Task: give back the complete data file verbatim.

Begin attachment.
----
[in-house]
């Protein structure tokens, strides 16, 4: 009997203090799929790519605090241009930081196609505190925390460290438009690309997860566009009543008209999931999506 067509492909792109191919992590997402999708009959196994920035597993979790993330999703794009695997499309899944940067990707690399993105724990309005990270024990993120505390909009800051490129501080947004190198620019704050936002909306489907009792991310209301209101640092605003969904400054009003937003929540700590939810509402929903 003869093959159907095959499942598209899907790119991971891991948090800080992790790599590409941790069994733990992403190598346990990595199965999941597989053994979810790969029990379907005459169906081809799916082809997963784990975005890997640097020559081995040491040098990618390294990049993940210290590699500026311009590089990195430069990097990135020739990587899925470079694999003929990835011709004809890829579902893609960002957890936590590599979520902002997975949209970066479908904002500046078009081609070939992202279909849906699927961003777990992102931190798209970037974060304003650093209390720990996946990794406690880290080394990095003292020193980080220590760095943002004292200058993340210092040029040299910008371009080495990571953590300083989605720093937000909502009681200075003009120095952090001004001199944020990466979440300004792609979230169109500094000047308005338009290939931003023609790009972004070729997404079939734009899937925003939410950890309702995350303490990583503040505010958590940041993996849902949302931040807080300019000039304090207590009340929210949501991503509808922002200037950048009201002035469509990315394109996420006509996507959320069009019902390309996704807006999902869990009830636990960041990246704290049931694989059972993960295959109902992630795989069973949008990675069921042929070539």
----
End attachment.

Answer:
[in-house]
């Protein structure tokens, strides 16, 4: 009997203090799929790519605090241009930081196609505190925390460290438009690309997860566009009543008209999931999506 067509492909792109191919992590997402999708009959196994920035597993979790993330999703794009695997499309899944940067990707690399993105724990309005990270024990993120505390909009800051490129501080947004190198620019704050936002909306489907009792991310209301209101640092605003969904400054009003937003929540700590939810509402929903 003869093959159907095959499942598209899907790119991971891991948090800080992790790599590409941790069994733990992403190598346990990595199965999941597989053994979810790969029990379907005459169906081809799916082809997963784990975005890997640097020559081995040491040098990618390294990049993940210290590699500026311009590089990195430069990097990135020739990587899925470079694999003929990835011709004809890829579902893609960002957890936590590599979520902002997975949209970066479908904002500046078009081609070939992202279909849906699927961003777990992102931190798209970037974060304003650093209390720990996946990794406690880290080394990095003292020193980080220590760095943002004292200058993340210092040029040299910008371009080495990571953590300083989605720093937000909502009681200075003009120095952090001004001199944020990466979440300004792609979230169109500094000047308005338009290939931003023609790009972004070729997404079939734009899937925003939410950890309702995350303490990583503040505010958590940041993996849902949302931040807080300019000039304090207590009340929210949501991503509808922002200037950048009201002035469509990315394109996420006509996507959320069009019902390309996704807006999902869990009830636990960041990246704290049931694989059972993960295959109902992630795989069973949008990675069921042929070539």